Dear Writing Huntress,
This may sound silly, but I am nervous about going to a Hunter Safety class. I am 23-years old and I want to go deer hunting with my dad this year. He told me I have to do a Hunter Safety Education course in order to get my license, but I’ve heard only 12-year olds go to the class. Are there other options? Am I going to look like a dork being the oldest girl at the class?
Eager to hunt in Early, Iowa
Let me tell you a story.
There once was a huntress named Lisa. She was 21-years old and looking forward to her first deer season in New York. She, much like you, was nervous about attending Hunter Safety class amidst a group of 12-year olds. But, she ventured forth, silently pleading that her 4-foot,10-inch frame would convince others that she, too, was in middle school.
Alas, Lisa arrived to the class, with snacks to last the evening, and was surprised to find that many parents had decided to take the class with their children. Feeling much more at home, she settled down to learn all that needed to be learned about hunting, as per New York State’s Department of Conservation.
Hence, Eager, I feel your pain. I really do. But, luckily for you, there are options available now that were not back when I was mistaken for a sixth grader. In Iowa, according to the state’s Department of Natural Resources website, you have three options to completing your mandatory Hunter Safety course:*
1.) Classroom Instruction
Classroom instruction can be a tad daunting, especially when faced with a gaggle of middle schoolers. However, I learn best when in a classroom setting. So, even though it was my only option at the time, I would still sign up for a classroom-type situation, if given the option today.
You may want to see if your dad or a friend who is interested in starting hunting will accompany you to the class. It’s a great refresher for those old hats who have been around the block for a while. Also, be sure to bring along a drink and snack if the class is a longer one.
2.) Online Course + Field Day
According to Iowa’s DNR website, an online course is available. It will cover the same information that will be covered in classroom instruction, but is hosted via the Internet, and can be taken in the comfort of your own home. In addition, you are required to attend a field-day class.
If this method of study suits you, be sure to keep a pen handy to take notes on what you’re covering to reference later.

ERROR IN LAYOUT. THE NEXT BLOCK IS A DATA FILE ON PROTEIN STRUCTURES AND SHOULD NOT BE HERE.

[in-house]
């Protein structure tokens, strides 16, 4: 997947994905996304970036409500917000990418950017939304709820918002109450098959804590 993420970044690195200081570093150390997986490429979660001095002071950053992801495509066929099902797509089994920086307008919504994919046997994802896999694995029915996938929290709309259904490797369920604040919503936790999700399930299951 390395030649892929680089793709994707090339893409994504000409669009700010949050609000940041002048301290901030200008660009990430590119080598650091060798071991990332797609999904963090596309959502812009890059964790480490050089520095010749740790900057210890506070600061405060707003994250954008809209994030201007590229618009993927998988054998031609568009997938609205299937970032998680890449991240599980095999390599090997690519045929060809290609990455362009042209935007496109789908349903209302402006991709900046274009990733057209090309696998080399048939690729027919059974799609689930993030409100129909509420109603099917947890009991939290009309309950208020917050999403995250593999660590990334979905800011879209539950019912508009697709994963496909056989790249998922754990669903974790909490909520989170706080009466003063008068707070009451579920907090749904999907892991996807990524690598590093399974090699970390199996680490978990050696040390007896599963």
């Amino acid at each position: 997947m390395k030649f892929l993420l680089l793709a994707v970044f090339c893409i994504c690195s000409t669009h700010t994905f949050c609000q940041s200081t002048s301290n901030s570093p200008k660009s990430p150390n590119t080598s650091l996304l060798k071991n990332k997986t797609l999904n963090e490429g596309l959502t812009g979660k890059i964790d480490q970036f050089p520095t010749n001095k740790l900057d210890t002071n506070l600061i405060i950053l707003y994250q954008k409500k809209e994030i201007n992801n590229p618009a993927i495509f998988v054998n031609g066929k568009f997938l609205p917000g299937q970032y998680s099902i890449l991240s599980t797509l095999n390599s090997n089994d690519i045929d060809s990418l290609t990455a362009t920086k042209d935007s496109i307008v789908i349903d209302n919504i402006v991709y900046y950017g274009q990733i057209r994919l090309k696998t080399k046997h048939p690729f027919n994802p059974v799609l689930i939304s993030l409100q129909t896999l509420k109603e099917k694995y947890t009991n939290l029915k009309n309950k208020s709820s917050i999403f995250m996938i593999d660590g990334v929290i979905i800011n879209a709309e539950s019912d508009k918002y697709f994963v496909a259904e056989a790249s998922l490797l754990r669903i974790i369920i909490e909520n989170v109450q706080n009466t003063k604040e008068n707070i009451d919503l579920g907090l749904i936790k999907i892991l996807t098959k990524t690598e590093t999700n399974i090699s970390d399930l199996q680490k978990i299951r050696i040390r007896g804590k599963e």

3.) Adult -Only Online Hunter Education Course
This option, intended only for students age 18 or above, is tailored for Iowa residents who have prior hunting or firearm handling experience. Please keep in mind that this test incorporates state-specific information, as well as hunting and outdoor quandaries.
Given that this avenue is focused on those who already have a background in hunting and firearm handling, it may be best for you to choose option 1 or 2. However, if you do decide to go with option 3, be sure to attend a field day or shooting refresher in lieu of any mandatory class.
A pair of adages were repeated over and over during my Hunter Safety experience, a duo that still hang like thought bubbles over my “camoed” visage each time I step afield, for they were impressed as the 2 most important lessons to learn: Always be 100 percent certain of your target, as well as what lay beyond it and always handle your firearm as if it’s loaded.
I don’t know if Hunter Safety classes still pound those sage bits of advice into the minds of new hunters, but I certainly hope they do, for I have hunted many safe and successful season based upon the knowledge I gained during my Hunter Safety week – lessons that will carry me through a lifetime of hunting fun.
Eager, I hope you take everything you can from the option you choose. Attending a Hunter Safety class is the beginning of a lifelong journey of fun, the outdoors and some pretty tasty wild game.
*Please note that states differ in the teaching and certification of Hunter Safety Education. While many states now offer online Hunter Safety courses, others do not. Refer to your state’s Department of Natural Resources (or wildlife agency) website to research your options.